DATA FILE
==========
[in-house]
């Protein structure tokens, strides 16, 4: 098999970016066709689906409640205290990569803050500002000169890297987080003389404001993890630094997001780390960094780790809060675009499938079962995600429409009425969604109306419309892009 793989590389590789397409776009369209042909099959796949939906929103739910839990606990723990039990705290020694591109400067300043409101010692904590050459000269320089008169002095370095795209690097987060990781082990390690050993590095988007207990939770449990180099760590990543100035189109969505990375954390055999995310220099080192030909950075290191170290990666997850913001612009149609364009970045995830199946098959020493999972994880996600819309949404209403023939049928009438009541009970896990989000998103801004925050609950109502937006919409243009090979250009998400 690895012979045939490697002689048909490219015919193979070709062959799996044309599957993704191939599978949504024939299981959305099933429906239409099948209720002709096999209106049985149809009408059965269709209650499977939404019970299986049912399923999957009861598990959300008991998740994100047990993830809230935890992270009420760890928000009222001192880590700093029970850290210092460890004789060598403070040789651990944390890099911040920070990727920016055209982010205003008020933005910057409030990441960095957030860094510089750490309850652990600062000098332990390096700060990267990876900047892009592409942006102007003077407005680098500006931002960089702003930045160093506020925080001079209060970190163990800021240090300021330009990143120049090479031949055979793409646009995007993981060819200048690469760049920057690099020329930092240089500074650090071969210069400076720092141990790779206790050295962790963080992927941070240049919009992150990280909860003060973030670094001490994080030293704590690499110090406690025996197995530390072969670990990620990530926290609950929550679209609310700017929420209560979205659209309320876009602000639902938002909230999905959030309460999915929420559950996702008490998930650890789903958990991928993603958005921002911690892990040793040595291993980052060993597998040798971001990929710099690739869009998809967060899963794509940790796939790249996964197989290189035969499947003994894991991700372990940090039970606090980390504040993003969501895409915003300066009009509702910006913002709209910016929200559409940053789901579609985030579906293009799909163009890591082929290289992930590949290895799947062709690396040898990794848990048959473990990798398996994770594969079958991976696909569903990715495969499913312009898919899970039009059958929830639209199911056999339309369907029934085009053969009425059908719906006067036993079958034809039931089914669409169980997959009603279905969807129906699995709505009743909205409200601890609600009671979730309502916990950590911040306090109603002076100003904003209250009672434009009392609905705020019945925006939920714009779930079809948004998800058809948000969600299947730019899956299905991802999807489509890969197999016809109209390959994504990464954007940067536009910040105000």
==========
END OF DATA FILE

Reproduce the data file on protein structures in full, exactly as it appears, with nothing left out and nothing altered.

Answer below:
[in-house]
């Protein structure tokens, strides 16, 4: 098999970016066709689906409640205290990569803050500002000169890297987080003389404001993890630094997001780390960094780790809060675009499938079962995600429409009425969604109306419309892009 793989590389590789397409776009369209042909099959796949939906929103739910839990606990723990039990705290020694591109400067300043409101010692904590050459000269320089008169002095370095795209690097987060990781082990390690050993590095988007207990939770449990180099760590990543100035189109969505990375954390055999995310220099080192030909950075290191170290990666997850913001612009149609364009970045995830199946098959020493999972994880996600819309949404209403023939049928009438009541009970896990989000998103801004925050609950109502937006919409243009090979250009998400 690895012979045939490697002689048909490219015919193979070709062959799996044309599957993704191939599978949504024939299981959305099933429906239409099948209720002709096999209106049985149809009408059965269709209650499977939404019970299986049912399923999957009861598990959300008991998740994100047990993830809230935890992270009420760890928000009222001192880590700093029970850290210092460890004789060598403070040789651990944390890099911040920070990727920016055209982010205003008020933005910057409030990441960095957030860094510089750490309850652990600062000098332990390096700060990267990876900047892009592409942006102007003077407005680098500006931002960089702003930045160093506020925080001079209060970190163990800021240090300021330009990143120049090479031949055979793409646009995007993981060819200048690469760049920057690099020329930092240089500074650090071969210069400076720092141990790779206790050295962790963080992927941070240049919009992150990280909860003060973030670094001490994080030293704590690499110090406690025996197995530390072969670990990620990530926290609950929550679209609310700017929420209560979205659209309320876009602000639902938002909230999905959030309460999915929420559950996702008490998930650890789903958990991928993603958005921002911690892990040793040595291993980052060993597998040798971001990929710099690739869009998809967060899963794509940790796939790249996964197989290189035969499947003994894991991700372990940090039970606090980390504040993003969501895409915003300066009009509702910006913002709209910016929200559409940053789901579609985030579906293009799909163009890591082929290289992930590949290895799947062709690396040898990794848990048959473990990798398996994770594969079958991976696909569903990715495969499913312009898919899970039009059958929830639209199911056999339309369907029934085009053969009425059908719906006067036993079958034809039931089914669409169980997959009603279905969807129906699995709505009743909205409200601890609600009671979730309502916990950590911040306090109603002076100003904003209250009672434009009392609905705020019945925006939920714009779930079809948004998800058809948000969600299947730019899956299905991802999807489509890969197999016809109209390959994504990464954007940067536009910040105000």